Thursday, February 22, 2007

New Persian temple found at Kharga (
"French archaeologists have found a temple dating from the middle of the 1st millennium BC in Kharga oasis in Egypt's Western Desert, the Egyptian state news agency MENA said on Wednesday. The temple is at Dush in the southernmost edge of the oasis and dates from the Persian period, it said. The Persians were active in the Kharga area when they controlled Egypt between 525 and 404 BC and they rebuilt another well-known temple which survives near the main town Kharga. The MENA report gave no details of the condition of the new temple and officials were not available at the French Institute for Oriental Archaeology, which sent the team to Kharga.
The institute's Web site said that a settlement dating from the Persian period had revealed a temple, some important documents in the demotic script current at the time and traces of the irrigation system which made it possible to settle there.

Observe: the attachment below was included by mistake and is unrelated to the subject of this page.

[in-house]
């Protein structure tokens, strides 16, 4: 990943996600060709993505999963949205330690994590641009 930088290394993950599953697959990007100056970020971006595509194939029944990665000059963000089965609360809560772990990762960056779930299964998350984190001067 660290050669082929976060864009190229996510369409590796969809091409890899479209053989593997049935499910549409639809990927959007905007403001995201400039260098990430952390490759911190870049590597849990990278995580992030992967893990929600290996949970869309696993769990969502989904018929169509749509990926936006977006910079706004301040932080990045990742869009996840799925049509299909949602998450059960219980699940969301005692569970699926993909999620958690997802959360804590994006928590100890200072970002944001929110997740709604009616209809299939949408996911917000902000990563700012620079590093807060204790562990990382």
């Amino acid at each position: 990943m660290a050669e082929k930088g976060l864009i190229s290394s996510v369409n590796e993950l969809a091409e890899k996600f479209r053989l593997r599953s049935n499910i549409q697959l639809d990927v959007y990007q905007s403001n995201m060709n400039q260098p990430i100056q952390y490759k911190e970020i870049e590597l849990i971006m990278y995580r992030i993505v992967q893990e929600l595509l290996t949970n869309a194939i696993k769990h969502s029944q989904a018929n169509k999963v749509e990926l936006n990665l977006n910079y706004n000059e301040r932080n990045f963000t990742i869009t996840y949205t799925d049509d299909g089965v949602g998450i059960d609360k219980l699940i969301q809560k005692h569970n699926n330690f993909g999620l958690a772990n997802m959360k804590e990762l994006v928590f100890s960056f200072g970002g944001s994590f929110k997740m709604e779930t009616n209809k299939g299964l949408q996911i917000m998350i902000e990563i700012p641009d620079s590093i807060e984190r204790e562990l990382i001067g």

MENA quoted the local director of antiquities as saying the irrigation works dated back to about 500 BC and that the French mission has also found statues and gold coins from the period.
Dush lies about 600 km (360 miles) south of Cairo and 200 km (120 miles) west of the Nile valley."
This is the complete item.

The only other Persian temple surviving in the Western Desert is also located in Kharga. Details about the Temple of Hibis, which has been under restoration, can be found at:

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